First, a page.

The Aboriginal Artist and her Treatment in “Utopia.”

untitledUtopia

 

Her paintings have been shown around the world, yet this artist is forgotten, slowly dying in poverty and misery.

Have a look; http://www.abc.net.au/news/2017-07-05/utopia-aged-care-kathleen-ngale/8651086

 

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20 Responses to “The Aboriginal Artist and her Treatment in “Utopia.””

  1. leggypeggy Says:

    Heartbreaking and so unnecessary.

    Liked by 1 person

  2. vivienne29 Says:

    Gerard: …her Treatment ! There’s none.

    Liked by 1 person

  3. lifecameos Says:

    The questions that come to my mind are: *How much of those thousands of dollars” for her art were paid to her in the first place ? *If some of that money was paid to her, how much support and assistance did she get for the spending / saving of it ? *How much of any money she was paid went on the support of her own extended family / tribe / sub tribe ? It seems very possible to me that she may have been one of their few breadwinners, or the only one.
    Having said all the above, I agree the situation is shocking and something constructive should have been done for these elderly people a long time ago.

    Liked by 1 person

    • gerard oosterman Says:

      No doubt, the money she earned went to her family and family in aboriginal culture is big and extensive. But, where is the support in decent housing. Solar energy would give refrigeration, a washing machine, hot water, a phone etc. How difficult is that?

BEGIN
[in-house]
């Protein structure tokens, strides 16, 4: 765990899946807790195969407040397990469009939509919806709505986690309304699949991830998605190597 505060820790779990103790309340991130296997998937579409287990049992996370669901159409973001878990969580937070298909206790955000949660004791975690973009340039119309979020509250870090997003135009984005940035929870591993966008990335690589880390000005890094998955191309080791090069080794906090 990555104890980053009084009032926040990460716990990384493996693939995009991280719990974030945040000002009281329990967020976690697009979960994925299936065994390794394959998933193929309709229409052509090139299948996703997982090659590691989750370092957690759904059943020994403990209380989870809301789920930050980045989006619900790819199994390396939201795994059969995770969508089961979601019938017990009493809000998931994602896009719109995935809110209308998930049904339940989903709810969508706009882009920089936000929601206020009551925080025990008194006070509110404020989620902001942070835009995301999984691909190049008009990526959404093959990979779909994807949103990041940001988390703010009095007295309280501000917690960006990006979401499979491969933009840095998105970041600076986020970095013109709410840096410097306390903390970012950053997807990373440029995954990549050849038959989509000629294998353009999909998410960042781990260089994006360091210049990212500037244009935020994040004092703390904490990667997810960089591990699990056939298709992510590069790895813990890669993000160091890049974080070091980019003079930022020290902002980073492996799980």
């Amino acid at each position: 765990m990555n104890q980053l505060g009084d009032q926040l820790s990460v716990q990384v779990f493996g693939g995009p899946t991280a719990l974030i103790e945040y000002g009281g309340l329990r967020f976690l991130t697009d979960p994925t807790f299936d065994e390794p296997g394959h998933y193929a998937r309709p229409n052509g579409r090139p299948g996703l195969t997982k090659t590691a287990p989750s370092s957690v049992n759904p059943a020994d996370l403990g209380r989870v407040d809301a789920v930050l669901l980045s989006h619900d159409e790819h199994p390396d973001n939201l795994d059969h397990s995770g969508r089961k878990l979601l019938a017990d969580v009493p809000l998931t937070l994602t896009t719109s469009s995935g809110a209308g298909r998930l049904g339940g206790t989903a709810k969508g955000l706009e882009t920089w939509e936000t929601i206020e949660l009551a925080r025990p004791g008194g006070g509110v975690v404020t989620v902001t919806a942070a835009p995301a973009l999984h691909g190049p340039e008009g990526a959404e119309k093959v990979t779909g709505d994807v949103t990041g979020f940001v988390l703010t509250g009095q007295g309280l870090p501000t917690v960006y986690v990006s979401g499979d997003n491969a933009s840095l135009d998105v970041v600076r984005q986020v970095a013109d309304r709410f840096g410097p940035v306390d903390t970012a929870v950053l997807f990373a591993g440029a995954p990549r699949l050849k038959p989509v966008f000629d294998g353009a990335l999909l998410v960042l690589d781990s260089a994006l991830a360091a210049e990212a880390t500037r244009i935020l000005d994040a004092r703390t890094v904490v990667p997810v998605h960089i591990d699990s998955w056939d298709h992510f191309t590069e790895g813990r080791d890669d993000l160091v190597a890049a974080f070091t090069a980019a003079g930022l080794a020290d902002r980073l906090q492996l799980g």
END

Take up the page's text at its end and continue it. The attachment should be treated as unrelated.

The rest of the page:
I suppose her painting earnings went to dealers, galleries and all sorts of hanger-on’s as well.

      Liked by 1 person

      • lifecameos Says:

        Solar energy here is still very expensive to set up but it may not be so bad in Australia. Still expenditure on that would achieve big returns for remote communities I am sure.

        Liked by 1 person

      • gerard oosterman Says:

        Solar energy is now available at a fraction of what it cost a decade ago. The uptake in Australia on roof solar panels has been phenomenal. Australia with its unlimited sun is ideal for isolated communities to be self sufficient in energy.
        What is lacking is the care. We take care of beached whales but not of people.

        Liked by 1 person

      • lifecameos Says:

        Your second reply has not shown up on my notifications panel, so I will reply to it here. It is good that solar energy is being used so much in Australia. I agree that the lack of care is appalling.

        Like

  4. auntyuta Says:

    It is heartbreaking and absolutely unbelievable. I feel, something like this just cannot be the truth. It ought not be the truth. Shame, shame, shame. What sort of society are we?

    Liked by 1 person

    • gerard oosterman Says:

      You ask; what sort of society are we? I suppose the priorities for a long time have drifted away from the essentials that what a caring society ought to be. We prefer non cricket talk and football punch news.

      I understand she has chosen to live where she is now. It is their ancestral home, but why not provide her and her extended family with basic care?

      Liked by 1 person

      • auntyuta Says:

        Right, Gerard, basic care, that is what is needed. However, since this is a remote area, imagine how much it costs to deliver! There are dozens and dozens of aboriginal painters from this area. Each of their paintings is on the market for thousands of Dollars. Of course the galleries keep as much of that money as possible. With the taxes they ought to pay the government could provide all the basic services in these remote areas, couldn’t they? Why has so far no official be in a position to achieve this? I just cannot understand this. Why do they get away with this, why are they not obliged to making it a priority?